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Nearly always child custody presents a most serious and trying problem. The writer of this
opinion, as a trial judge, found it to be so and he finds it substantially the same as an appellate
judge. The parents, both of them in many instances, are in court because of their own
transgressions. The children stand in a position somewhat similar to that of innocent bystanders.
The parents are mature and wound less deeply than does the child of tender years, who is usually
cut to the quick. The mother and father, divorced, may, and they often do, find a second and a
sometimes happier home. The child will never have a second natural father or second natural
mother, and in numerous instances at least, for so long as the parents live, that child will occupy
a sort of ‘No Man’s Land’ between them, where it will be buffeted by the recriminations and
disturbed by the vicious criticisms which each parent regularly fires as a sort of barrage in the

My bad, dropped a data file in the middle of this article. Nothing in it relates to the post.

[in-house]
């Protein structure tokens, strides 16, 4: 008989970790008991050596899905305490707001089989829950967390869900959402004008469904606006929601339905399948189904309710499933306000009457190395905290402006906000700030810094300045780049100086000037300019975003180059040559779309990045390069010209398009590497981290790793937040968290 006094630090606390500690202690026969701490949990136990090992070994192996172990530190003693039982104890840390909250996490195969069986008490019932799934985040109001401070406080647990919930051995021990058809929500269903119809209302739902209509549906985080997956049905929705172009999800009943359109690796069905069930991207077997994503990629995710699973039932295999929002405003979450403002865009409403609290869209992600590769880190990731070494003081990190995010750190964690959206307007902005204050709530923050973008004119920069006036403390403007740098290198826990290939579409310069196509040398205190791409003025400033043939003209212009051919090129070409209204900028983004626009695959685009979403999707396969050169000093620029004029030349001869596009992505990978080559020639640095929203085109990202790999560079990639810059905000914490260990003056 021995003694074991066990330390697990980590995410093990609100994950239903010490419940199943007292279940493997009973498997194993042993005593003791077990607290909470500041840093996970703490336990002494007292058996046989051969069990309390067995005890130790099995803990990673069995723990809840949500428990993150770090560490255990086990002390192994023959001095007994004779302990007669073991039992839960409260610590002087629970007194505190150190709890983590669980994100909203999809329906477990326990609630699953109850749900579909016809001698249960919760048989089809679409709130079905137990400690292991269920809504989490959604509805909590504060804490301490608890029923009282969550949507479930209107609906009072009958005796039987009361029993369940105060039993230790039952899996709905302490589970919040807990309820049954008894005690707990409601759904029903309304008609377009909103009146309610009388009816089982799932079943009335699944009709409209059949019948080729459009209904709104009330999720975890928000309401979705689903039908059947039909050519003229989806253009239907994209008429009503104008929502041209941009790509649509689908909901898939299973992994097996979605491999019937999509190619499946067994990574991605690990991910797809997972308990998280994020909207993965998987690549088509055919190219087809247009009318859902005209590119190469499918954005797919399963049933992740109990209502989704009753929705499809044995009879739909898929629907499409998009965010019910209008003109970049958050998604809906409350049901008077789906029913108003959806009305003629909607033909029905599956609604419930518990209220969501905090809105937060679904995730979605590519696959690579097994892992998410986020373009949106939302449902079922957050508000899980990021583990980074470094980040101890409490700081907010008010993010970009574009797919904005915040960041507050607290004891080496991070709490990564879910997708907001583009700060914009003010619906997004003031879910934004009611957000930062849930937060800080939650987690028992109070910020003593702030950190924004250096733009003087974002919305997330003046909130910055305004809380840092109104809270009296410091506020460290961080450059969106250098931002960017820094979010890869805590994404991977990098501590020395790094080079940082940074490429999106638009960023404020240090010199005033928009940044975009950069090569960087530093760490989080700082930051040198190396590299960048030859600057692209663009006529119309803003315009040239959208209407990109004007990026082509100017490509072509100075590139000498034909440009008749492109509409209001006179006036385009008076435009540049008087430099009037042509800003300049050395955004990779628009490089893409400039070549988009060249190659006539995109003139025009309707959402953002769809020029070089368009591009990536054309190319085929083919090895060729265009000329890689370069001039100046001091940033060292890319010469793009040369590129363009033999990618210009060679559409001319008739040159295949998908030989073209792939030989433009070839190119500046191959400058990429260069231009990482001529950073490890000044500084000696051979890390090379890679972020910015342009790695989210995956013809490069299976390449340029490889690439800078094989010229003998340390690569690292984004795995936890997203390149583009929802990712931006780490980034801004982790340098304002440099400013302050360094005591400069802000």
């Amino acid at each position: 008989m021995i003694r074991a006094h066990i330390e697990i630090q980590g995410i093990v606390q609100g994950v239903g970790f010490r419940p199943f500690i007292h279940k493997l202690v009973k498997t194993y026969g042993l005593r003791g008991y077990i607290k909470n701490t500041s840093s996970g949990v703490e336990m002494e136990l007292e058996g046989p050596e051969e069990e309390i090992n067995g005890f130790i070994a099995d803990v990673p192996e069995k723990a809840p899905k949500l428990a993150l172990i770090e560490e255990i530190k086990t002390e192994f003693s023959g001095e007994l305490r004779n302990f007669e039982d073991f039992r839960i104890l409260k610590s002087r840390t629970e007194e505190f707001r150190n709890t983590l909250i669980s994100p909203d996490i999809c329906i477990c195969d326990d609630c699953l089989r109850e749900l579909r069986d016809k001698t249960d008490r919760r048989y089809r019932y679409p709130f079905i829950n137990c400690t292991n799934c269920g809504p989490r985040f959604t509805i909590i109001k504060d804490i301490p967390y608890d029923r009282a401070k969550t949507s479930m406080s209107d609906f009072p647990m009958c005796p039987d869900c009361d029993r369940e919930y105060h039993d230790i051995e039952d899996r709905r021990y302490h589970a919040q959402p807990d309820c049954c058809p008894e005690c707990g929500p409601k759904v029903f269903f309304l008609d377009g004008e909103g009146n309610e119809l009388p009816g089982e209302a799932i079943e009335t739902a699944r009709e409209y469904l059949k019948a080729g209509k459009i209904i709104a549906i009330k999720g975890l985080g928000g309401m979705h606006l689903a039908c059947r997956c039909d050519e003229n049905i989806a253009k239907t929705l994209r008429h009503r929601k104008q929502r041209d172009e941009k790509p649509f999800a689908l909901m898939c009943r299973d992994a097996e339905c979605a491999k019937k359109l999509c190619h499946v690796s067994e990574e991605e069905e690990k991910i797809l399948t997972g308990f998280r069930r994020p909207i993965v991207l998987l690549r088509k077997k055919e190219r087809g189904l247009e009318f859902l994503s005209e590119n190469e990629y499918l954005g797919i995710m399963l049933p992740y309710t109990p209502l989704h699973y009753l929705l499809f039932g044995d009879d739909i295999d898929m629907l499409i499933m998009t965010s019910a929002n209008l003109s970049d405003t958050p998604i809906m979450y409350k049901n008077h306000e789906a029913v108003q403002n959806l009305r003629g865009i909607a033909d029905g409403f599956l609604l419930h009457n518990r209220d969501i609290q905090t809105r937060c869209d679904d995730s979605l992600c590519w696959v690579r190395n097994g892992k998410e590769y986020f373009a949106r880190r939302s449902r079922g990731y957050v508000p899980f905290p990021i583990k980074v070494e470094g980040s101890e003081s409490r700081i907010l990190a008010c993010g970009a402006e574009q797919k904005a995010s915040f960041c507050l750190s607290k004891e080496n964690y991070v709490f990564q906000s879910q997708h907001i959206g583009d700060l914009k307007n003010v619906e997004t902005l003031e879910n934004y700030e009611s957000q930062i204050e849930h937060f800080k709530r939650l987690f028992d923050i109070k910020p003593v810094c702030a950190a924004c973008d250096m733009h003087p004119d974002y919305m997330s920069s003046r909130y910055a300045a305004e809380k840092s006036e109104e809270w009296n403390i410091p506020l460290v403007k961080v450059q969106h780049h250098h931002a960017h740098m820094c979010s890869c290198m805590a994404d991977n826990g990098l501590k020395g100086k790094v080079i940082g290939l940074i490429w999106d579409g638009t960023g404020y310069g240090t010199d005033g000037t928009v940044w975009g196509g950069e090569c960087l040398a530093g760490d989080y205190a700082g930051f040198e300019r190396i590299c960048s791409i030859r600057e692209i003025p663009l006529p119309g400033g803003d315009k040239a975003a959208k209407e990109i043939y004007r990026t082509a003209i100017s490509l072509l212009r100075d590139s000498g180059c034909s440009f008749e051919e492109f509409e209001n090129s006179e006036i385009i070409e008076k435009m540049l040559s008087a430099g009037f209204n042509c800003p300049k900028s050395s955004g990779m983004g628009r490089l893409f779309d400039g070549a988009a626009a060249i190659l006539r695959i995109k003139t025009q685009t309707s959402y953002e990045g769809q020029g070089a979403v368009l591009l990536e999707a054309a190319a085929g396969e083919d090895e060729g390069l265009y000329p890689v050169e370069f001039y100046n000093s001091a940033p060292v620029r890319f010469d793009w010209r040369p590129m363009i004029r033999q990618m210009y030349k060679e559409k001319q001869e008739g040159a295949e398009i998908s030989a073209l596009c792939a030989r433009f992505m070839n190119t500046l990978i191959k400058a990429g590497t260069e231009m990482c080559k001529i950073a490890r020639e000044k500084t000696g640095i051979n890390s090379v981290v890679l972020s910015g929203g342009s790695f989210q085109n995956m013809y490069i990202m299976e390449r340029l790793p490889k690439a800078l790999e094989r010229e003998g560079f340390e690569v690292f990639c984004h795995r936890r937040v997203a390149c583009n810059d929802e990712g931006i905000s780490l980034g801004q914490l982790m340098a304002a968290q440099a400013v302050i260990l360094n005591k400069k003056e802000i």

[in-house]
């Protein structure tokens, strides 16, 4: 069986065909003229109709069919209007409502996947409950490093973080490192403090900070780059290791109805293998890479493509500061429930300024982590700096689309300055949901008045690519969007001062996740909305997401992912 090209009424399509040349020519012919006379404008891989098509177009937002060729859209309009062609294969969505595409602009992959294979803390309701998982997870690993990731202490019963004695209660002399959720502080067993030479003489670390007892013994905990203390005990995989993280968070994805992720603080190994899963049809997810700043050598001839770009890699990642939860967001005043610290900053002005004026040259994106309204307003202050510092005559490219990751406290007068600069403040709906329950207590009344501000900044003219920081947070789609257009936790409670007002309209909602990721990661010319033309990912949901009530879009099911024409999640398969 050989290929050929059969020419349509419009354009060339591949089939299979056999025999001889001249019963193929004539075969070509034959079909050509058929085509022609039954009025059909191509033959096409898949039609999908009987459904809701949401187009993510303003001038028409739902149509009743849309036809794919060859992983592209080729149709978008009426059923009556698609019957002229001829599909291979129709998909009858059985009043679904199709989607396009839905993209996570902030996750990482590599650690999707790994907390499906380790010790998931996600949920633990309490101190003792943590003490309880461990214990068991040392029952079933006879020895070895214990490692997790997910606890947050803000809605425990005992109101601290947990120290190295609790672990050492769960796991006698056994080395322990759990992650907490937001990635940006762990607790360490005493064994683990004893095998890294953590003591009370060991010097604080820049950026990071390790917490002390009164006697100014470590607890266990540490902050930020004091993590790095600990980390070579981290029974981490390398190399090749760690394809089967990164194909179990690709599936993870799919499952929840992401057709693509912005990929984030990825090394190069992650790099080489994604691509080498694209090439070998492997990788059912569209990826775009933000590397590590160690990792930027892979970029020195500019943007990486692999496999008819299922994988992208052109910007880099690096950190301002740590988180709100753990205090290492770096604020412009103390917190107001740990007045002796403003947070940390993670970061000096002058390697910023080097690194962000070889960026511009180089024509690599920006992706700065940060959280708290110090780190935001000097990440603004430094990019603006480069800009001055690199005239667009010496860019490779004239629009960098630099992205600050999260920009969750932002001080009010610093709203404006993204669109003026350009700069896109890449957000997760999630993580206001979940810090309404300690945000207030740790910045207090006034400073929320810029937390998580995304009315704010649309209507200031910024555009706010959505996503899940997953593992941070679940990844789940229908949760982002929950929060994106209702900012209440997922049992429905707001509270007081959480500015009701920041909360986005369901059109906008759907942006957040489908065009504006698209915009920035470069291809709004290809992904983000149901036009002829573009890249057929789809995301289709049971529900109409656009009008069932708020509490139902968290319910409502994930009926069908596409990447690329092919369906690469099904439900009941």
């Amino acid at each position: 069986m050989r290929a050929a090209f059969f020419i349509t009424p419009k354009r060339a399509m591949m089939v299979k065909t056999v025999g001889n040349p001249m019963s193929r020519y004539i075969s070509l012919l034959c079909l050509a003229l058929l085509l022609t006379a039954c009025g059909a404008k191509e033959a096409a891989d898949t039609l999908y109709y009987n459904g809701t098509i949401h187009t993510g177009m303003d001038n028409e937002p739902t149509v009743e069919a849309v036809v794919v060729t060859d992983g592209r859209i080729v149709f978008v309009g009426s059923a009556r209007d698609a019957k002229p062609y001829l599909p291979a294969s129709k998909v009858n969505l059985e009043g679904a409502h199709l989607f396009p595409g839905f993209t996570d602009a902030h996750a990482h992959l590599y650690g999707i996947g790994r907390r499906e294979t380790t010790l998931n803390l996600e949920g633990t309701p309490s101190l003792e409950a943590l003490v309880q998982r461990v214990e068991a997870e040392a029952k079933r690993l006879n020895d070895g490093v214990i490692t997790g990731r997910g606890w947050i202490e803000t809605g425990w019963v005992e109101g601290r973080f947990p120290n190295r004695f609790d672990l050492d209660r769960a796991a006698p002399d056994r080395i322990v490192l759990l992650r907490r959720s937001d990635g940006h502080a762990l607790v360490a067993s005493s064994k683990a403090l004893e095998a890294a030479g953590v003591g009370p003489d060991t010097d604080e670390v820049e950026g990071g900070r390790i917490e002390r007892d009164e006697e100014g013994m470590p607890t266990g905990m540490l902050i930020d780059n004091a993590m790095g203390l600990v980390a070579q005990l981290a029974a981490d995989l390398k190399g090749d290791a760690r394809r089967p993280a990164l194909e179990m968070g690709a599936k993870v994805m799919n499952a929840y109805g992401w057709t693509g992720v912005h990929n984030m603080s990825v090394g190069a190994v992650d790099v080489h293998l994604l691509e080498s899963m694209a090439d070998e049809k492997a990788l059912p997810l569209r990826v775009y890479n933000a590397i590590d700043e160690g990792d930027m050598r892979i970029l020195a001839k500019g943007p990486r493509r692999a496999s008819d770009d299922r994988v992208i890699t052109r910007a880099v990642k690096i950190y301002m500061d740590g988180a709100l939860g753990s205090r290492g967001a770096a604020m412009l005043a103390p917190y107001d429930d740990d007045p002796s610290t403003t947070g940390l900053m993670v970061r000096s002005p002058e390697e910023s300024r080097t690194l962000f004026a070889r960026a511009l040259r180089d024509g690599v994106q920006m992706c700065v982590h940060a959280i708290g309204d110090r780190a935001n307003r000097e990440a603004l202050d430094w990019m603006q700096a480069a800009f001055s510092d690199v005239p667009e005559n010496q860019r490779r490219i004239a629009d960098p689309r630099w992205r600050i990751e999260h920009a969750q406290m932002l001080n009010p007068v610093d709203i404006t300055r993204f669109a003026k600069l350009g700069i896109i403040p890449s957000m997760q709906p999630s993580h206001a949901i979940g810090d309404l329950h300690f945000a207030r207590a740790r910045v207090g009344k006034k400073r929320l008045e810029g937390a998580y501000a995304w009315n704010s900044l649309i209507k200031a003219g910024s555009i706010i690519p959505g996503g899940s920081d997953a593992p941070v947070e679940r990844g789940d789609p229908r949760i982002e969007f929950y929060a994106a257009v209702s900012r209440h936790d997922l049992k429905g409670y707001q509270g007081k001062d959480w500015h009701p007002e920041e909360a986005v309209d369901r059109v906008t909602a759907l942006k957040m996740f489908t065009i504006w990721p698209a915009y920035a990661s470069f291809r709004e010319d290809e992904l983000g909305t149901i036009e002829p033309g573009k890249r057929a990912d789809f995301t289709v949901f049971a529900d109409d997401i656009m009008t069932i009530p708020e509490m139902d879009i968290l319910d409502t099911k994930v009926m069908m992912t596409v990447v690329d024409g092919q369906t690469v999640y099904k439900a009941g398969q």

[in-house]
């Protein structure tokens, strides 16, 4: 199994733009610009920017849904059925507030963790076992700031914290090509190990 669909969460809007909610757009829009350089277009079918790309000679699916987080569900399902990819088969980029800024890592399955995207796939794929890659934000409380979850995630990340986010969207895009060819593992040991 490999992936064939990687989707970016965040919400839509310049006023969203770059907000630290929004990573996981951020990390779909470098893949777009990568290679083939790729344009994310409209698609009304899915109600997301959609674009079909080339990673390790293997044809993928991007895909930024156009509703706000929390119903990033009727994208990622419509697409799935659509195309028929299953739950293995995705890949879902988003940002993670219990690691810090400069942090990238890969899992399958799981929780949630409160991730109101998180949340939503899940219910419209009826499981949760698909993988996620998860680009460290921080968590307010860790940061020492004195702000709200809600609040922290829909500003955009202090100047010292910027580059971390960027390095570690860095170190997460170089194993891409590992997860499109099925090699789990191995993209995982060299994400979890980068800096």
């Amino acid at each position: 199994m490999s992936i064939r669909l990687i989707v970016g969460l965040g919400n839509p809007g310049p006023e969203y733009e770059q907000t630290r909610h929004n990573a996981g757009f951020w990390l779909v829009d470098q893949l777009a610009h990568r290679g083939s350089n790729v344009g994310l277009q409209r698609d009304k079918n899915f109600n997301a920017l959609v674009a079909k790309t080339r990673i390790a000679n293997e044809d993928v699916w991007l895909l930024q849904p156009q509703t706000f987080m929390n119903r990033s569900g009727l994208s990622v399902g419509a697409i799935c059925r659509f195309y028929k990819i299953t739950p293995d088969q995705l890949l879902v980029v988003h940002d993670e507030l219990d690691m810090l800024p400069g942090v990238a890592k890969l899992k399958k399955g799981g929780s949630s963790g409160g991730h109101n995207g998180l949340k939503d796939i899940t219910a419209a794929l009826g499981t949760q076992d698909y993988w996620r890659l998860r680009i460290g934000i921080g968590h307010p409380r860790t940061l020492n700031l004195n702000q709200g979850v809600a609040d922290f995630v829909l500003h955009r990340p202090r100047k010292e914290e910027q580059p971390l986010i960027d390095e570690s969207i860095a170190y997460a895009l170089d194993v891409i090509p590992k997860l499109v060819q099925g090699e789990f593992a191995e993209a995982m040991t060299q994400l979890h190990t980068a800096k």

general direction of the other, hoping thereby to influence the child. To a layman or to anyone
thinking on this question for the first time, it might seem that as a matter of course the children
should be given to that parent ruled to be the injured and innocent party in the divorce case, and
that the rights of the guilty party – including even consideration for child custody – should be
treated as washed away by that parent’s marital misconduct. This reasoning, in effect, would
amount to a consideration of the children as a sort of ‘prize money package’ to be awarded to
that parent who, by comparison, was least at fault. But if we think more deeply and soundly, the
fallacy of such a procedure becomes quickly apparent. Custody of a child is to be given neither
as a reward to one parent, nor yet is it to be withheld as a punishment to the other parent. The
quotations from the opinions which have been incorporated herein develop the true rule and set
forth the proper test, namely, ‘What is best for the child?’ Such is the law and it is the law of
From the court’s opinion in Frank Paxton, Jr. v. Josephine Paxton, 319 S.W. 2d 280